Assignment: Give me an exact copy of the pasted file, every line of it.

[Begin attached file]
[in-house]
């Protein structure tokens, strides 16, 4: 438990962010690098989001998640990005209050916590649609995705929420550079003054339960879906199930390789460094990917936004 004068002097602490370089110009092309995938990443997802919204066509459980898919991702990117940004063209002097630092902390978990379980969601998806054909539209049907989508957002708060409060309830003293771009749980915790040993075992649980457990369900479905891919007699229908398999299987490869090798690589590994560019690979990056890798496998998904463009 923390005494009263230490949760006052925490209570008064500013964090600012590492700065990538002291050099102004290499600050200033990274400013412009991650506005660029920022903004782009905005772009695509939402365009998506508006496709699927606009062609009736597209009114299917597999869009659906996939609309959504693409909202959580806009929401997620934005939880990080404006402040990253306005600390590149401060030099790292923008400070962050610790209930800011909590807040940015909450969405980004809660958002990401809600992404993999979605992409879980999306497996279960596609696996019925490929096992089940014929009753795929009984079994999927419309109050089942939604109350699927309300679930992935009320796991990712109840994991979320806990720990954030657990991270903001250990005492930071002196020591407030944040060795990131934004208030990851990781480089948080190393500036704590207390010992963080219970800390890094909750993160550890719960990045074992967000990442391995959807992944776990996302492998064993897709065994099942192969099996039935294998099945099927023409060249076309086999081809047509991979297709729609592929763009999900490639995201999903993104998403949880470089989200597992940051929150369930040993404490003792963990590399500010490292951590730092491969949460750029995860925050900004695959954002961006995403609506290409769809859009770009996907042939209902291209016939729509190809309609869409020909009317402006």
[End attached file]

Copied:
[in-house]
């Protein structure tokens, strides 16, 4: 438990962010690098989001998640990005209050916590649609995705929420550079003054339960879906199930390789460094990917936004 004068002097602490370089110009092309995938990443997802919204066509459980898919991702990117940004063209002097630092902390978990379980969601998806054909539209049907989508957002708060409060309830003293771009749980915790040993075992649980457990369900479905891919007699229908398999299987490869090798690589590994560019690979990056890798496998998904463009 923390005494009263230490949760006052925490209570008064500013964090600012590492700065990538002291050099102004290499600050200033990274400013412009991650506005660029920022903004782009905005772009695509939402365009998506508006496709699927606009062609009736597209009114299917597999869009659906996939609309959504693409909202959580806009929401997620934005939880990080404006402040990253306005600390590149401060030099790292923008400070962050610790209930800011909590807040940015909450969405980004809660958002990401809600992404993999979605992409879980999306497996279960596609696996019925490929096992089940014929009753795929009984079994999927419309109050089942939604109350699927309300679930992935009320796991990712109840994991979320806990720990954030657990991270903001250990005492930071002196020591407030944040060795990131934004208030990851990781480089948080190393500036704590207390010992963080219970800390890094909750993160550890719960990045074992967000990442391995959807992944776990996302492998064993897709065994099942192969099996039935294998099945099927023409060249076309086999081809047509991979297709729609592929763009999900490639995201999903993104998403949880470089989200597992940051929150369930040993404490003792963990590399500010490292951590730092491969949460750029995860925050900004695959954002961006995403609506290409769809859009770009996907042939209902291209016939729509190809309609869409020909009317402006």